Unfolding Mathematics with Origami Boxes
by Arnold Tubis
All the origami boxes featured in this book are variations of the traditional masu box (yellow). Tubis begins his book with the masu box and then shows ways to make a closed masu box (orange) and a closed masu box showing two colors (still one sheet of paper). The origami boxes begin to have more details: instructions are given to fold boxes that have a ribbon-like detail across the top. The ribbon can be in a “X” formation or a “+” formation. A two-color version is also shown (still one sheet of paper only).
The next set of boxes are not hard to make but requires that you know how to make a sink fold. If you don’t, the book includes instructions to make the preliminary base, the waterbomb base, a sink fold, and a twisted square base.
Shown are various twist boxes. Two-color boxes are made with one sheet of duo origami paper. Note how some have the ribbons in “+” (red box) or “X” (white box) orientation and note how the ribbon can be made broad or narrow (blue box).
The remaining boxes are exquisite in their detailing. First, is a set of Flower Boxes. Again, these can be made with the ribbon and flower in “X” or “+” orientation and with two-color options.
Check out these Victorian Boxes. All the boxes shown are the top half of the box. You will need to make a second box (probably a plain one like the traditional masu box) for the bottom of the box.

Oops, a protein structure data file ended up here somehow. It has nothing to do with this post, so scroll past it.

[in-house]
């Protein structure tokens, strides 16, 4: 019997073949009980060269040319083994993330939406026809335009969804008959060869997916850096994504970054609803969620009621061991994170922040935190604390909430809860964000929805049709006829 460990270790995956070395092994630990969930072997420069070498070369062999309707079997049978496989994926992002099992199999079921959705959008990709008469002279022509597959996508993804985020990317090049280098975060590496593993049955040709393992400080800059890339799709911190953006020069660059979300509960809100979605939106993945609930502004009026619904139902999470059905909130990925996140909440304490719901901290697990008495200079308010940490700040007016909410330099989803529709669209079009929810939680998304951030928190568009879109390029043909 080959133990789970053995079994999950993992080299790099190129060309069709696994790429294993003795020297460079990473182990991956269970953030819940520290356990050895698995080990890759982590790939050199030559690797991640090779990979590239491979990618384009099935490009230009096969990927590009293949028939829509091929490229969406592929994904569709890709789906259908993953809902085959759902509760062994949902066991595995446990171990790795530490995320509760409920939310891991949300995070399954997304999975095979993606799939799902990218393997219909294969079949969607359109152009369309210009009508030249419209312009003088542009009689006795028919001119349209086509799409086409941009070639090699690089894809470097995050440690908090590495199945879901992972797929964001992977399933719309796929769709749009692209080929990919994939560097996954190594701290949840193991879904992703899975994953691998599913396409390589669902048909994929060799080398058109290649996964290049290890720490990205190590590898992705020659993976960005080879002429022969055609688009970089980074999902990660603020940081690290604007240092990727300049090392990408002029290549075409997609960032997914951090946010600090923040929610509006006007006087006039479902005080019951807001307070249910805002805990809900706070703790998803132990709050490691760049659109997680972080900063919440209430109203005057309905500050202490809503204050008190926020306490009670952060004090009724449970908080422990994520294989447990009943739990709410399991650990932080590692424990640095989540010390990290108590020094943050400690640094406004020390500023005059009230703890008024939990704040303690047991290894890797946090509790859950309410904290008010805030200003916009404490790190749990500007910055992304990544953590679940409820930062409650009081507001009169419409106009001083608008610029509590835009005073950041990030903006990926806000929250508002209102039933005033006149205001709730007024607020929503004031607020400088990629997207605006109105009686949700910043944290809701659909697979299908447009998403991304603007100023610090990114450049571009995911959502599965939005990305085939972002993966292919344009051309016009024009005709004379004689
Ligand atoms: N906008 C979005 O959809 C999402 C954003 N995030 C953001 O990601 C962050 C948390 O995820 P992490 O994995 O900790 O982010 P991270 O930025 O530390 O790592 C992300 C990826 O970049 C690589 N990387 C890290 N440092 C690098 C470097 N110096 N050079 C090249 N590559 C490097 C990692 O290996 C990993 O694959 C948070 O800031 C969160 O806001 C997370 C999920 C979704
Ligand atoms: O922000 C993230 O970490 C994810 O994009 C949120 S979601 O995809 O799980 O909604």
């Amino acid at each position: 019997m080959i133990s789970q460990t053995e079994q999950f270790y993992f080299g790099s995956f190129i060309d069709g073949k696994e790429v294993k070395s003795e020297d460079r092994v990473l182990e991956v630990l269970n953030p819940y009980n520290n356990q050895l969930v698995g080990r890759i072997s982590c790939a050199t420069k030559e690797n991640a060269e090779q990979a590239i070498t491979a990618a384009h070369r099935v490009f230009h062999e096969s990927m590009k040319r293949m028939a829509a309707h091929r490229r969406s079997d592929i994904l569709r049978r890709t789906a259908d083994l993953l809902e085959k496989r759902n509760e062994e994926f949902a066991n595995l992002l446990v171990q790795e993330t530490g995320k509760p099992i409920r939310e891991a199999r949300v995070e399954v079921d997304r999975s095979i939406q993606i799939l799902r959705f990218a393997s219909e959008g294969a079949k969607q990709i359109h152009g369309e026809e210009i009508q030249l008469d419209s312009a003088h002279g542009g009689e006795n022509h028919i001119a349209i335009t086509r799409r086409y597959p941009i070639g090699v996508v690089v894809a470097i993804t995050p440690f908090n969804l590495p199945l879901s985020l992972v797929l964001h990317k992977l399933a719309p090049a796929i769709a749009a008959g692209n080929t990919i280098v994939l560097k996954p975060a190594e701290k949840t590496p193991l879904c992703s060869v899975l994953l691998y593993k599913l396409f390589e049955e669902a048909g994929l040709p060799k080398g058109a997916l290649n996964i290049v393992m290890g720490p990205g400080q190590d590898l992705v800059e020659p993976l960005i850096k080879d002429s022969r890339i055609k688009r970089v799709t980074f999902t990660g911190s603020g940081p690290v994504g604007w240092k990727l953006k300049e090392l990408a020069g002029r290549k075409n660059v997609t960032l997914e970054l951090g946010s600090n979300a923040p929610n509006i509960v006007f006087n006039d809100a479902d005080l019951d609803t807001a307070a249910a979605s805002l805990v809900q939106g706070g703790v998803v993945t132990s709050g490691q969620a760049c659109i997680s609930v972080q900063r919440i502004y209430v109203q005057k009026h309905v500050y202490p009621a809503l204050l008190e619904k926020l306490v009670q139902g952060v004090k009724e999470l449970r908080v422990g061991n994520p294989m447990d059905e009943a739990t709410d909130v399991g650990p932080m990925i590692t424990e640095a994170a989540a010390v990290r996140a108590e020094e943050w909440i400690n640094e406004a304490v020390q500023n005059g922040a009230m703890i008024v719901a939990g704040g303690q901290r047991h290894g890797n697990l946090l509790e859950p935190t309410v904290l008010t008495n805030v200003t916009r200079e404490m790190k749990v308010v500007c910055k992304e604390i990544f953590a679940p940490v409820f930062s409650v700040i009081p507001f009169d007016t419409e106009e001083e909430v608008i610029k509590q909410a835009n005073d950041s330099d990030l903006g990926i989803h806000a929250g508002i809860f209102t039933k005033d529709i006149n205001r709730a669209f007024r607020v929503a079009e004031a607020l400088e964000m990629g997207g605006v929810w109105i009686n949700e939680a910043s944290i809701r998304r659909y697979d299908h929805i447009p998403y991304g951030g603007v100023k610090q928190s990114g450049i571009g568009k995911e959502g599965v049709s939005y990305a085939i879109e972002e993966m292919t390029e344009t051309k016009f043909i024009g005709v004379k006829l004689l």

Most of the origami boxes in this book are symmetrical, but there are two boxes with mixed symmetry. The first has the ribbon extending from edge to edge. The second has the ribbon going from corner to corner.
Unfolding Mathematics with Origami Boxes has a total of 28 projects. Instructions are also given to:
– make closed boxes rather than just the box tops;
– make locking tabs to keep the folds in place; and
– make taller or shorter boxes.
This book has 180 pages but only a third of the book is devoted to making origami boxes. The majority of the book is devoted to math in the classroom! Arnold Tubis is a professor emeritus of physics and Crystal Mills is a former mathematics teacher. Together, these two individuals unite origami and math.
– point, line, and plane;
– angles, angle bisectors;
– area and volume;
– triangles, rectangles, squares, parallelograms,
– rhombi, trapezoids; and more.
The math section is divided into two parts. The first part (Folding Explorations) is an introduction to basic concepts using paper a medium for display and manipulations. The second part (Box Exploration) is the analysis of origami boxes presented in the beginning of this book. The boxes are unfolded, the crease pattern is examined, and questions are posed. Teacher Notes are provided (answers and commentaries).
Shown on the right are: Large-Blossom Flower Box, Two Color Masu, and Flower Box II.
All in all, this book is a great buy. The boxes are quite stunning and the math is an added bonus. It is a combination of art and science.
Note: this is an “intermediate level” origami book and you should be familiar with sink folds and squash folds. Because the boxes are made from one sheet of paper, a large sheet of paper is recommended. For example, for a traditional masu box, a 8½” x 8½” sheet results in a a 3″ box.
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